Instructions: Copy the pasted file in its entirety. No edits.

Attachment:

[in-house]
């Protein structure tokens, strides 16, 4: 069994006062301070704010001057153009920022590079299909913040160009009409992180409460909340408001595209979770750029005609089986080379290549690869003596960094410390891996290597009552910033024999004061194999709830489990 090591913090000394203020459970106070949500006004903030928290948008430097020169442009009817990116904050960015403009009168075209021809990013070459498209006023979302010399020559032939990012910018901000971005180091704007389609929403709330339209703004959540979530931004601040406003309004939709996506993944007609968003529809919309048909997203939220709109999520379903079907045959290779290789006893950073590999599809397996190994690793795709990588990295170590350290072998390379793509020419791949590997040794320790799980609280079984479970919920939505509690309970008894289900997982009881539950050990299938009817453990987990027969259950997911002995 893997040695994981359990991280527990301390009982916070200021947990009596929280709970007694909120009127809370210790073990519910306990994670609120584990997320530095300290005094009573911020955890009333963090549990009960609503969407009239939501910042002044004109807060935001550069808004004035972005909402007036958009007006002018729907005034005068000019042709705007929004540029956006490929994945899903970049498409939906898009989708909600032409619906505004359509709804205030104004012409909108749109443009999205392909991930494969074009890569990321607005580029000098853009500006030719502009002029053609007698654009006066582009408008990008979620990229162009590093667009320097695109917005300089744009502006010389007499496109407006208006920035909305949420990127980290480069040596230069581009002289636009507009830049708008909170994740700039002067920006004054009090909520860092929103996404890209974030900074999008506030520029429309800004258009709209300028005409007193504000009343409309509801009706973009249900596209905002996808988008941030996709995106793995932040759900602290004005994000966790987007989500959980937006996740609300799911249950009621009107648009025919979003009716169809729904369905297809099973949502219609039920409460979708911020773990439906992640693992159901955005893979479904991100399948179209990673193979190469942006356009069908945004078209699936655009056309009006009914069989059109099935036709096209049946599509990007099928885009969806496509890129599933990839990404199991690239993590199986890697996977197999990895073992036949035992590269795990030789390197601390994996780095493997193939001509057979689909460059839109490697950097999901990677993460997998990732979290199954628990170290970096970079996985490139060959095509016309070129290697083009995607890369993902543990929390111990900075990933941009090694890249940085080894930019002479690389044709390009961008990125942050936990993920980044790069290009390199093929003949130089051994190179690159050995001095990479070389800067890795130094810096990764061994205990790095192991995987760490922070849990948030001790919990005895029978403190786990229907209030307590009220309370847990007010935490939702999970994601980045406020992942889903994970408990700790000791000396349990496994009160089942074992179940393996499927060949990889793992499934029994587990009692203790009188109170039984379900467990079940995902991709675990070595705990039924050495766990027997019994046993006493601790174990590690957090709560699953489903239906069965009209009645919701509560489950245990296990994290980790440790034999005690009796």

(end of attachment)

[in-house]
């Protein structure tokens, strides 16, 4: 069994006062301070704010001057153009920022590079299909913040160009009409992180409460909340408001595209979770750029005609089986080379290549690869003596960094410390891996290597009552910033024999004061194999709830489990 090591913090000394203020459970106070949500006004903030928290948008430097020169442009009817990116904050960015403009009168075209021809990013070459498209006023979302010399020559032939990012910018901000971005180091704007389609929403709330339209703004959540979530931004601040406003309004939709996506993944007609968003529809919309048909997203939220709109999520379903079907045959290779290789006893950073590999599809397996190994690793795709990588990295170590350290072998390379793509020419791949590997040794320790799980609280079984479970919920939505509690309970008894289900997982009881539950050990299938009817453990987990027969259950997911002995 893997040695994981359990991280527990301390009982916070200021947990009596929280709970007694909120009127809370210790073990519910306990994670609120584990997320530095300290005094009573911020955890009333963090549990009960609503969407009239939501910042002044004109807060935001550069808004004035972005909402007036958009007006002018729907005034005068000019042709705007929004540029956006490929994945899903970049498409939906898009989708909600032409619906505004359509709804205030104004012409909108749109443009999205392909991930494969074009890569990321607005580029000098853009500006030719502009002029053609007698654009006066582009408008990008979620990229162009590093667009320097695109917005300089744009502006010389007499496109407006208006920035909305949420990127980290480069040596230069581009002289636009507009830049708008909170994740700039002067920006004054009090909520860092929103996404890209974030900074999008506030520029429309800004258009709209300028005409007193504000009343409309509801009706973009249900596209905002996808988008941030996709995106793995932040759900602290004005994000966790987007989500959980937006996740609300799911249950009621009107648009025919979003009716169809729904369905297809099973949502219609039920409460979708911020773990439906992640693992159901955005893979479904991100399948179209990673193979190469942006356009069908945004078209699936655009056309009006009914069989059109099935036709096209049946599509990007099928885009969806496509890129599933990839990404199991690239993590199986890697996977197999990895073992036949035992590269795990030789390197601390994996780095493997193939001509057979689909460059839109490697950097999901990677993460997998990732979290199954628990170290970096970079996985490139060959095509016309070129290697083009995607890369993902543990929390111990900075990933941009090694890249940085080894930019002479690389044709390009961008990125942050936990993920980044790069290009390199093929003949130089051994190179690159050995001095990479070389800067890795130094810096990764061994205990790095192991995987760490922070849990948030001790919990005895029978403190786990229907209030307590009220309370847990007010935490939702999970994601980045406020992942889903994970408990700790000791000396349990496994009160089942074992179940393996499927060949990889793992499934029994587990009692203790009188109170039984379900467990079940995902991709675990070595705990039924050495766990027997019994046993006493601790174990590690957090709560699953489903239906069965009209009645919701509560489950245990296990994290980790440790034999005690009796």